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Child Abuse Negl. 2011 Jun;35(6):401-7. doi: 10.1016/j.chiabu.2011.01.015. Epub 2011 Jun 8.

Screening homeless youth for histories of abuse: prevalence, enduring effects, and interest in treatment.

Author information

1
Department of Psychiatry, University of Utah, Salt Lake City, UT, USA.

Abstract

OBJECTIVES:

To identify the incidence of self-reported physical and sexual child abuse among homeless youth, the self-perceived effects of past abuse, and current interest in treatment for past abuse among homeless youth with histories of abuse.

METHODS:

Homeless and street-involved persons aged 18-23 filled out a questionnaire and participated in a structured assessment of histories of abuse, tobacco use and substance abuse.

RESULTS:

Sixty-four homeless youth in Salt Lake City, Utah completed the study, 43 males and 21 females. Eighty-four percent screened positive for childhood physical and/or sexual abuse occurring before the age of 18; 42% screened positive for both physical and sexual abuse; 72% reported still being affected by their abuse. Among all abuse victims, 44% were interested in treatment for their abuse history and 62% of homeless youth who reported still being affected by their abuse were interested in treatment. Individuals were more likely to be interested in treatment if they were female, had not completed high school or had been previously asked about family dysfunction. Many victims who declined treatment offered spontaneous insight into their decision. Interest in treatment was similar to interest in treatment for other behaviors such as smoking and substance abuse.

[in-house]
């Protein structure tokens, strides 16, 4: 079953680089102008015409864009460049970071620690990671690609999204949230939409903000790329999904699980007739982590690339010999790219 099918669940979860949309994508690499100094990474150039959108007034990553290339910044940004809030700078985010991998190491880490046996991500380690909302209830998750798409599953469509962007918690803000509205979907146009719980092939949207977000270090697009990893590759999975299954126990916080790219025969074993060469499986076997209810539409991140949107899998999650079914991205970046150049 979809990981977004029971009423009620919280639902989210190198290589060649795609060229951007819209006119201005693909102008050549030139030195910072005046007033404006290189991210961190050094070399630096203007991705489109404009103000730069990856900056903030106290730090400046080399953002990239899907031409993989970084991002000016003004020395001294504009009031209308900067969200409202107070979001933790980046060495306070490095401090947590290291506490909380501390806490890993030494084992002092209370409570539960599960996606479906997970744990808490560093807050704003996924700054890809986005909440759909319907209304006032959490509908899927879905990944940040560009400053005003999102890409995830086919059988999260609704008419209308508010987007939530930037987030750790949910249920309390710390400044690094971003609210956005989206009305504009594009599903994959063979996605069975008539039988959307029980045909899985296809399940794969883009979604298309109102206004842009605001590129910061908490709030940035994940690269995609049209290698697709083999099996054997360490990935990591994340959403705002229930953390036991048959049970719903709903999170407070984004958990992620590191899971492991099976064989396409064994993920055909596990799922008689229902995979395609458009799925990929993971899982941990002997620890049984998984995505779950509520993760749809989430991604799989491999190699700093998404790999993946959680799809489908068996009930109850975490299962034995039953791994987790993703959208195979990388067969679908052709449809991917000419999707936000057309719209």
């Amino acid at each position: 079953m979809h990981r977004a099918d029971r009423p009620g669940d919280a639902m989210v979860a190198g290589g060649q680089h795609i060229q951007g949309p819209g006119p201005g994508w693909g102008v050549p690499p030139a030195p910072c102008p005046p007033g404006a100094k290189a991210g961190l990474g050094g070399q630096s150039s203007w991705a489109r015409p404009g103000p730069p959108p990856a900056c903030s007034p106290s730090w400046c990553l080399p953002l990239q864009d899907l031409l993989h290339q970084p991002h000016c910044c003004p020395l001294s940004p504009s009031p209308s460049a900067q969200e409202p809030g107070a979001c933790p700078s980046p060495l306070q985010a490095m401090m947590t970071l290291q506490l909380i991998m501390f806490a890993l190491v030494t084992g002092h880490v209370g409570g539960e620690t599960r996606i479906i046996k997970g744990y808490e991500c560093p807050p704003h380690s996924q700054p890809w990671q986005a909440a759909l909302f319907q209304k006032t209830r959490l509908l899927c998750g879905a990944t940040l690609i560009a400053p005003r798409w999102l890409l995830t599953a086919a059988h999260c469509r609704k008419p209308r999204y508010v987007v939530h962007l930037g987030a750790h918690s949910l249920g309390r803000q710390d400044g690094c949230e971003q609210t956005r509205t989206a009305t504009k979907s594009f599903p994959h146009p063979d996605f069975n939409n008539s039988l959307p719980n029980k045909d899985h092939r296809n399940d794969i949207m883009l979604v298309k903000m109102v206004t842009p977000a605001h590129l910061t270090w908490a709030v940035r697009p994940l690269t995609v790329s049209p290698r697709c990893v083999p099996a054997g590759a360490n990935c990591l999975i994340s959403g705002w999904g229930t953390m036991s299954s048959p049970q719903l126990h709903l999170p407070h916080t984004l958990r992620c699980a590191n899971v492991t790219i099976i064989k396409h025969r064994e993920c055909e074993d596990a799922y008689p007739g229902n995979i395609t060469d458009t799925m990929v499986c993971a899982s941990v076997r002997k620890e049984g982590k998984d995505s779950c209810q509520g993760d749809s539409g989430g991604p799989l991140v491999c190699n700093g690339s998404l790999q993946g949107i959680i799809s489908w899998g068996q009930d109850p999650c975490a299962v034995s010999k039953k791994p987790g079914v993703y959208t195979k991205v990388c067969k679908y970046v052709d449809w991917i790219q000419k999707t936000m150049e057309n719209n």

CONCLUSIONS:

Histories of abuse are common among homeless youth. A majority of those reporting a history of abuse are still affected by their abuse. Interest in treatment for a history of abuse was comparable to interest in treatment for other morbidities in the homeless youth population such as tobacco use and substance abuse. Our finding that homeless youth continue to be impacted by their abuse and are interested in treatment should prompt more screening for histories of abuse.

PMID:
21652074
DOI:
10.1016/j.chiabu.2011.01.015
[Indexed for MEDLINE]

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